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In school discipline, intervention may work better than punishment

Feb 04, 2015

from the article by Claudia Rowe in the Seattle Times:

Instead of sending the three smokers home with a litany of their failings, Levine sat face to face with each, explaining what it felt like to have his trust violated. He read them testimony from other teachers, who spoke of their belief in the young women — how they had a chance to go to college, build a career, leave their difficult family lives behind.

By the end of her hour-long conference, 18-year-old Monae Trevino was weeping.

Afterward, she signed a contract setting out ways to make amends: by leading three student discussions on questions surrounding drug use, each of which meant significant research; reading two works of college-level literature and writing a related essay.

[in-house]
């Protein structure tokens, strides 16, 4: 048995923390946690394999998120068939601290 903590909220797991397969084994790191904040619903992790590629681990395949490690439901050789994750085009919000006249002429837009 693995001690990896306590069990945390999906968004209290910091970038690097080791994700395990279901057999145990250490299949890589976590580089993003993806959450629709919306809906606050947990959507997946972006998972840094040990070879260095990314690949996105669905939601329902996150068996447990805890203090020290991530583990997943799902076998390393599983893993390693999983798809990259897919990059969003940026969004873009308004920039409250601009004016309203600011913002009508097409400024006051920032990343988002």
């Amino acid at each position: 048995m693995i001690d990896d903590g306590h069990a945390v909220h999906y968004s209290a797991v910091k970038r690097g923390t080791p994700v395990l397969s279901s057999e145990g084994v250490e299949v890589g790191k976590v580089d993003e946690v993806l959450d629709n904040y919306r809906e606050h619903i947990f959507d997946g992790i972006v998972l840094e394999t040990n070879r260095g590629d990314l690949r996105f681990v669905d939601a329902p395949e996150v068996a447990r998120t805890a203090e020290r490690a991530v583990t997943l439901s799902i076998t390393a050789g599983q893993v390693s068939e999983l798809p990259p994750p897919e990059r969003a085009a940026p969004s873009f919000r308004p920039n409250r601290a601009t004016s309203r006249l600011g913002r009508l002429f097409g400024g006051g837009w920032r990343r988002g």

“It’s a lot harder than a regular suspension,” said Trevino, who had been kicked off campus multiple times at other, more conventional schools. “You can’t run from anything, and to have people talking good about you, telling you they’re truly disappointed — it hurts. It was kind of overwhelming, actually.”

Trevino’s conference was part of a practice known as restorative justice, and while rare in the Puget Sound region, the approach has been embraced elsewhere — not just at small schools like Big Picture in Burien, but across entire urban districts — as awareness grows that suspending kids often does more harm than good.

New research correlates typical zero-tolerance punishment with lower academic outcomes overall, even for kids who never step out of line. Further, the vast majority of suspensions are leveled against students of color, who come back to class more behind and less engaged than ever.

Read the whole article.

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